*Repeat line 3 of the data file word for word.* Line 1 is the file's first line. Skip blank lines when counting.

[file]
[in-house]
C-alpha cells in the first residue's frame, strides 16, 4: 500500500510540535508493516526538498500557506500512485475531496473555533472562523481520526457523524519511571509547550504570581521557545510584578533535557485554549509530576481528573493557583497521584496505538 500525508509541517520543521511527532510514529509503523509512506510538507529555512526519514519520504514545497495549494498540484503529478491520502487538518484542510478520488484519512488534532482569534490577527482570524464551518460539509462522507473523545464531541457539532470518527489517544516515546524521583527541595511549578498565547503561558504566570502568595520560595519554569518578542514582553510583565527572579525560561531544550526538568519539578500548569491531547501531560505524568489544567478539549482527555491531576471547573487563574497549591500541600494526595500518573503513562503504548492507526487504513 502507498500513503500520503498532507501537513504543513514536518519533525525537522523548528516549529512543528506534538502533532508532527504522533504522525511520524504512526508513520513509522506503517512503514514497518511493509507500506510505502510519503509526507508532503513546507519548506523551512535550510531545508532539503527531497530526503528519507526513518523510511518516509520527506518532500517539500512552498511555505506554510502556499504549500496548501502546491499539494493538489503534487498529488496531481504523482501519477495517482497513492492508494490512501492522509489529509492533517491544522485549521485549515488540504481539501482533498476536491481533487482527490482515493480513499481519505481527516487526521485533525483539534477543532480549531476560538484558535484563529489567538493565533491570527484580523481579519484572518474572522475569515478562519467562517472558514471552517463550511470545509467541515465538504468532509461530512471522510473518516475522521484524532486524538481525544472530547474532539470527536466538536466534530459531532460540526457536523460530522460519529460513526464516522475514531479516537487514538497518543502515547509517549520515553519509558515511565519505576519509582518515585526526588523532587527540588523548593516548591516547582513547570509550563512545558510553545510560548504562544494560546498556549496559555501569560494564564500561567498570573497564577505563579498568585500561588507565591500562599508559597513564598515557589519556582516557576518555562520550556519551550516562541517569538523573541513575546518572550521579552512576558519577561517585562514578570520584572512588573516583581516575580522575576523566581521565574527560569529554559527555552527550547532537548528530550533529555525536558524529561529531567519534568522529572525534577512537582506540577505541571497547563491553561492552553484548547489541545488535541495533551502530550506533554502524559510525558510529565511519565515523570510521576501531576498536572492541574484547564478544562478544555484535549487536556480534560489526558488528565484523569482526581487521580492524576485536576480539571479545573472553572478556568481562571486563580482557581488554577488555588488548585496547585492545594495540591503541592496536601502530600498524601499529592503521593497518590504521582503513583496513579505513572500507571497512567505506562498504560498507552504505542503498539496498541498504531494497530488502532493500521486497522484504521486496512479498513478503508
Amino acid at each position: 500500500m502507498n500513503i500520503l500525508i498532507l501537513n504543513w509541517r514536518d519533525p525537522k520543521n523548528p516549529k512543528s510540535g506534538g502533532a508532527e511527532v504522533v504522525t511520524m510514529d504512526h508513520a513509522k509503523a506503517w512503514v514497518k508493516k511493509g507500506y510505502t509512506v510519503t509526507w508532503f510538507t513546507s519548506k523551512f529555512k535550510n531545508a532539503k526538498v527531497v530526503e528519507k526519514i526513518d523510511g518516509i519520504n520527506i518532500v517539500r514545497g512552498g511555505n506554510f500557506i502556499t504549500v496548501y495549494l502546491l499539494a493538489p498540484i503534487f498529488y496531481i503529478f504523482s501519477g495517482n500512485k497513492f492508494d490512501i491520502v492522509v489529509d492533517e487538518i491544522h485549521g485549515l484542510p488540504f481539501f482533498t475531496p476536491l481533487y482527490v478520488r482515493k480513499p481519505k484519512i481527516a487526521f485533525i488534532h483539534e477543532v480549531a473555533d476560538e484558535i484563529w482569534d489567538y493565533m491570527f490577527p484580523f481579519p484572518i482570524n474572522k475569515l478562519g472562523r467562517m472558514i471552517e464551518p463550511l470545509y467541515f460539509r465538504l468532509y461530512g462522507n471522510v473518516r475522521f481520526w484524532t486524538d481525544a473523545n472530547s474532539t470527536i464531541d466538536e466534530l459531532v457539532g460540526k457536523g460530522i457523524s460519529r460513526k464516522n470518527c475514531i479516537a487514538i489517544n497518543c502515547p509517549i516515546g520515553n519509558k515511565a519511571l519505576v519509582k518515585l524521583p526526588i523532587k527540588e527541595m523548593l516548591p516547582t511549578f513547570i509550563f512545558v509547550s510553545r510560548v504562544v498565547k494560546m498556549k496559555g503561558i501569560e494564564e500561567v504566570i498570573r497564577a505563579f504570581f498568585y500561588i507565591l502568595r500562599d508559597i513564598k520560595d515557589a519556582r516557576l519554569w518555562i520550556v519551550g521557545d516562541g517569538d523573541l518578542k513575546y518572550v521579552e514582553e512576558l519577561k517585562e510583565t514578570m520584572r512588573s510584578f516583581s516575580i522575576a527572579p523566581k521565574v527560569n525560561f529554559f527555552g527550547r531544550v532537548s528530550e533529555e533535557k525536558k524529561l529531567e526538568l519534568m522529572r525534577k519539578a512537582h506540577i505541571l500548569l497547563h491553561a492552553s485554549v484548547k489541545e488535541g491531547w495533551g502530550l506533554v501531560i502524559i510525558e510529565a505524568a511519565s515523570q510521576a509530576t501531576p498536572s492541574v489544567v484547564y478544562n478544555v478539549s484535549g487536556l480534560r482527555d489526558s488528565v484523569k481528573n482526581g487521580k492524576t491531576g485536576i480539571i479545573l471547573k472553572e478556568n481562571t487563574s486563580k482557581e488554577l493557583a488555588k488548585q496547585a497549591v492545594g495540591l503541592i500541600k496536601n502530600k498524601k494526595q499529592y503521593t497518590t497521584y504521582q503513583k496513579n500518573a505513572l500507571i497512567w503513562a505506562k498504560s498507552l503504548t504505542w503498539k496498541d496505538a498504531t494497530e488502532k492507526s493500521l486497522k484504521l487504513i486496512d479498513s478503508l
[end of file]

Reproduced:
Amino acid at each position: 500500500m502507498n500513503i500520503l500525508i498532507l501537513n504543513w509541517r514536518d519533525p525537522k520543521n523548528p516549529k512543528s510540535g506534538g502533532a508532527e511527532v504522533v504522525t511520524m510514529d504512526h508513520a513509522k509503523a506503517w512503514v514497518k508493516k511493509g507500506y510505502t509512506v510519503t509526507w508532503f510538507t513546507s519548506k523551512f529555512k535550510n531545508a532539503k526538498v527531497v530526503e528519507k526519514i526513518d523510511g518516509i519520504n520527506i518532500v517539500r514545497g512552498g511555505n506554510f500557506i502556499t504549500v496548501y495549494l502546491l499539494a493538489p498540484i503534487f498529488y496531481i503529478f504523482s501519477g495517482n500512485k497513492f492508494d490512501i491520502v492522509v489529509d492533517e487538518i491544522h485549521g485549515l484542510p488540504f481539501f482533498t475531496p476536491l481533487y482527490v478520488r482515493k480513499p481519505k484519512i481527516a487526521f485533525i488534532h483539534e477543532v480549531a473555533d476560538e484558535i484563529w482569534d489567538y493565533m491570527f490577527p484580523f481579519p484572518i482570524n474572522k475569515l478562519g472562523r467562517m472558514i471552517e464551518p463550511l470545509y467541515f460539509r465538504l468532509y461530512g462522507n471522510v473518516r475522521f481520526w484524532t486524538d481525544a473523545n472530547s474532539t470527536i464531541d466538536e466534530l459531532v457539532g460540526k457536523g460530522i457523524s460519529r460513526k464516522n470518527c475514531i479516537a487514538i489517544n497518543c502515547p509517549i516515546g520515553n519509558k515511565a519511571l519505576v519509582k518515585l524521583p526526588i523532587k527540588e527541595m523548593l516548591p516547582t511549578f513547570i509550563f512545558v509547550s510553545r510560548v504562544v498565547k494560546m498556549k496559555g503561558i501569560e494564564e500561567v504566570i498570573r497564577a505563579f504570581f498568585y500561588i507565591l502568595r500562599d508559597i513564598k520560595d515557589a519556582r516557576l519554569w518555562i520550556v519551550g521557545d516562541g517569538d523573541l518578542k513575546y518572550v521579552e514582553e512576558l519577561k517585562e510583565t514578570m520584572r512588573s510584578f516583581s516575580i522575576a527572579p523566581k521565574v527560569n525560561f529554559f527555552g527550547r531544550v532537548s528530550e533529555e533535557k525536558k524529561l529531567e526538568l519534568m522529572r525534577k519539578a512537582h506540577i505541571l500548569l497547563h491553561a492552553s485554549v484548547k489541545e488535541g491531547w495533551g502530550l506533554v501531560i502524559i510525558e510529565a505524568a511519565s515523570q510521576a509530576t501531576p498536572s492541574v489544567v484547564y478544562n478544555v478539549s484535549g487536556l480534560r482527555d489526558s488528565v484523569k481528573n482526581g487521580k492524576t491531576g485536576i480539571i479545573l471547573k472553572e478556568n481562571t487563574s486563580k482557581e488554577l493557583a488555588k488548585q496547585a497549591v492545594g495540591l503541592i500541600k496536601n502530600k498524601k494526595q499529592y503521593t497518590t497521584y504521582q503513583k496513579n500518573a505513572l500507571i497512567w503513562a505506562k498504560s498507552l503504548t504505542w503498539k496498541d496505538a498504531t494497530e488502532k492507526s493500521l486497522k484504521l487504513i486496512d479498513s478503508l